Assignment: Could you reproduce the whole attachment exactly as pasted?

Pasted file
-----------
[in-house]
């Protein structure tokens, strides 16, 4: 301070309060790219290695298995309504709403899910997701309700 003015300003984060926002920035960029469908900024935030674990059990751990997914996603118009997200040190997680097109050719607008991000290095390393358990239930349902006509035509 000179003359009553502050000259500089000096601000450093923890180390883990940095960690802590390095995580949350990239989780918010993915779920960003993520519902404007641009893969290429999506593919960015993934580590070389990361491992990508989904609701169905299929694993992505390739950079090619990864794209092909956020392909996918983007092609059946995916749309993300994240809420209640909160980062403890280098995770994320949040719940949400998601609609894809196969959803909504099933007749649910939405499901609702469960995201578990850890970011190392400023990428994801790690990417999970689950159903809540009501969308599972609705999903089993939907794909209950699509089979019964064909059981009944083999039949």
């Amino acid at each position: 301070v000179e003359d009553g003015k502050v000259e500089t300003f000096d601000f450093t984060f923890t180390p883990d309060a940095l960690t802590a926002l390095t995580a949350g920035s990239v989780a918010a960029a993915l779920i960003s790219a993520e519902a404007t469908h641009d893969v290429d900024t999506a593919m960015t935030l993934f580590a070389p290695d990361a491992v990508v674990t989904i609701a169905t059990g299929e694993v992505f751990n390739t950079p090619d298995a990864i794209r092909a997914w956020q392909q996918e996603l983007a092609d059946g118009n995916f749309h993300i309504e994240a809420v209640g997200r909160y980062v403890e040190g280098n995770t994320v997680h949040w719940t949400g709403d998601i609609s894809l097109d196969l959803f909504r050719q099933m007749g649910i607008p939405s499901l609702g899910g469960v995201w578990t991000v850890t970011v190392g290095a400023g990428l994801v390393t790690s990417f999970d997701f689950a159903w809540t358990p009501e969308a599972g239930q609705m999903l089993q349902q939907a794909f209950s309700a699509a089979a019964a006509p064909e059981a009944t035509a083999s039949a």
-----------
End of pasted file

[in-house]
């Protein structure tokens, strides 16, 4: 301070309060790219290695298995309504709403899910997701309700 003015300003984060926002920035960029469908900024935030674990059990751990997914996603118009997200040190997680097109050719607008991000290095390393358990239930349902006509035509 000179003359009553502050000259500089000096601000450093923890180390883990940095960690802590390095995580949350990239989780918010993915779920960003993520519902404007641009893969290429999506593919960015993934580590070389990361491992990508989904609701169905299929694993992505390739950079090619990864794209092909956020392909996918983007092609059946995916749309993300994240809420209640909160980062403890280098995770994320949040719940949400998601609609894809196969959803909504099933007749649910939405499901609702469960995201578990850890970011190392400023990428994801790690990417999970689950159903809540009501969308599972609705999903089993939907794909209950699509089979019964064909059981009944083999039949």
């Amino acid at each position: 301070v000179e003359d009553g003015k502050v000259e500089t300003f000096d601000f450093t984060f923890t180390p883990d309060a940095l960690t802590a926002l390095t995580a949350g920035s990239v989780a918010a960029a993915l779920i960003s790219a993520e519902a404007t469908h641009d893969v290429d900024t999506a593919m960015t935030l993934f580590a070389p290695d990361a491992v990508v674990t989904i609701a169905t059990g299929e694993v992505f751990n390739t950079p090619d298995a990864i794209r092909a997914w956020q392909q996918e996603l983007a092609d059946g118009n995916f749309h993300i309504e994240a809420v209640g997200r909160y980062v403890e040190g280098n995770t994320v997680h949040w719940t949400g709403d998601i609609s894809l097109d196969l959803f909504r050719q099933m007749g649910i607008p939405s499901l609702g899910g469960v995201w578990t991000v850890t970011v190392g290095a400023g990428l994801v390393t790690s990417f999970d997701f689950a159903w809540t358990p009501e969308a599972g239930q609705m999903l089993q349902q939907a794909f209950s309700a699509a089979a019964a006509p064909e059981a009944t035509a083999s039949a």